This policy is discriminatory on many fronts. Any person who has heterosexual sex with a sex worker is only deferred from donating blood for one year, whereas homosexuals are banned for life. In addition, a person having heterosexual sex with an HIV+ person is also only banned for one year. The lifetime ban on gay men donating blood does not consider whether or not the man is in a longtime, committed relationship or any safe sex practices used (such as the use of condoms).
When this FDA policy was passed, in 1983, the tests available for HIV were not as accurate as they are today. They detected antibodies in the bloodstream, which did not develop for three to six months. Current HIV tests are significantly more accurate and timely. They identify viral genetic material, which is evident within two weeks of HIV infection. All units of blood are tested for HIV when collected, and are quickly destroyed if identified as infected in order to avoid erroneous distribution. Scientific advances since the 1980s have made the chance of receiving a unit of blood infected with HIV one in 1.5 million.
The American Red Cross has spoken against this policy, stating that it was based on fear rather than fact. Today, the Red Cross advocates for “the use of rational, scientifically-based deferral periods that are applied fairly and consistently among donors who engage in similar risk activities.” AABB (formerly known as the American Association of Blood Banks) and America’s Blood Centers have also spoken out against the ban.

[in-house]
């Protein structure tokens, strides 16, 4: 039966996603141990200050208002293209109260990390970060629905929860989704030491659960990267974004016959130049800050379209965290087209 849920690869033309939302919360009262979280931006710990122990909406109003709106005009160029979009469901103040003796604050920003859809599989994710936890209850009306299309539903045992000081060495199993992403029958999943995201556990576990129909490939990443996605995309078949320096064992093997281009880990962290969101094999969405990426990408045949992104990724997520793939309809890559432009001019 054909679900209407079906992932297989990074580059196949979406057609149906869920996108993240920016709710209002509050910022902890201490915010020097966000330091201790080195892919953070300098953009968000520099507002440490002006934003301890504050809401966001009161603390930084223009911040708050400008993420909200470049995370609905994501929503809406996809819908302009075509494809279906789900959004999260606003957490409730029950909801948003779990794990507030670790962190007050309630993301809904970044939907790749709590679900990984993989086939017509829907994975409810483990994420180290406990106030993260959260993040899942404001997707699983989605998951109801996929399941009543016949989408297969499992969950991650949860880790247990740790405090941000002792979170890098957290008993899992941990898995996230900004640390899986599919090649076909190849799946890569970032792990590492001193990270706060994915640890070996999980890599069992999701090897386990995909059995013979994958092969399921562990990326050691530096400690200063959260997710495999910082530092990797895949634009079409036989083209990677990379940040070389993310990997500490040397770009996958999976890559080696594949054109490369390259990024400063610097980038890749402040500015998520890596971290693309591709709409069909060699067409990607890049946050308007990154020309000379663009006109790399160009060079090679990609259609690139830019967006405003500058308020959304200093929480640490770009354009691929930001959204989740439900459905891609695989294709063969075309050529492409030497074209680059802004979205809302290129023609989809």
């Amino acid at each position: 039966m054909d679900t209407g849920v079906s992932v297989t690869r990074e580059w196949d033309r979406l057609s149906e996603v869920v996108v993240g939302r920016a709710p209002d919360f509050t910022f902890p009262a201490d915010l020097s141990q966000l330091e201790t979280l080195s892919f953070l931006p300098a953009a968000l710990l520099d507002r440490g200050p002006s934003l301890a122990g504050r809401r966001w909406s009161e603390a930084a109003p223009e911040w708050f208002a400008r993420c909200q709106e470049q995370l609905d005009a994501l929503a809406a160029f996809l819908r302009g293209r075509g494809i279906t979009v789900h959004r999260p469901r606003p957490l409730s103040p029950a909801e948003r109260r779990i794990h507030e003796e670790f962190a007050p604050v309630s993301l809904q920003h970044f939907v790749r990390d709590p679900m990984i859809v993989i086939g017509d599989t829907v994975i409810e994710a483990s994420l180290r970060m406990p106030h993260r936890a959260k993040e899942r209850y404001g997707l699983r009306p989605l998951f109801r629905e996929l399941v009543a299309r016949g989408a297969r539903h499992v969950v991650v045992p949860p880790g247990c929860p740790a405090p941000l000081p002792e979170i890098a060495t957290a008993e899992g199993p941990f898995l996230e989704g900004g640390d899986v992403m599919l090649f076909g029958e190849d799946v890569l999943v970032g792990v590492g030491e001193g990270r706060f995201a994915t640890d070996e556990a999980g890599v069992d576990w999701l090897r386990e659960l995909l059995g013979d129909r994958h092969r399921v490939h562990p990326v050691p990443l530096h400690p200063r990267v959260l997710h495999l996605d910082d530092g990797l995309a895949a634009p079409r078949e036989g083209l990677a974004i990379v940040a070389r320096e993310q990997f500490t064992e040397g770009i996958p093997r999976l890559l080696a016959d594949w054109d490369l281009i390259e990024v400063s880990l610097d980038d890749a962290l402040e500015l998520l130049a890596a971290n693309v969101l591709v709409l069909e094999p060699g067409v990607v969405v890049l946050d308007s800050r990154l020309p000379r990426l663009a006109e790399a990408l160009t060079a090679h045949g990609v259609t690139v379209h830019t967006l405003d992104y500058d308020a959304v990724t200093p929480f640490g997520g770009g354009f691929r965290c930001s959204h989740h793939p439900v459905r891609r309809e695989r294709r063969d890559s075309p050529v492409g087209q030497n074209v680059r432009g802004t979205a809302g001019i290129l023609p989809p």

Many other nations have already changed their deferral periods to more reasonable ones. A one-year deferral period – such as what we are advocating – has become the choice of most other industrialized nations who have amended their policies; the most recent of which was the United Kingdom. No country has reported an increased rate of recipient infection due to changes in blood donation policy. The one year is not arbitrary but based on extensive research. As previously stated, there is only a two week window period between HIV infection and detection through today’s tests. We are advocating for a 1 year, or 52 week, deferral period to be absolutely certain beyond any reasonable doubt that no HIV+ blood is transfused to those in need.
At the time of its conception, in the height of the AIDS scare, the lack of information deemed this ban necessary. Today, however, it is outdated and unreasonable.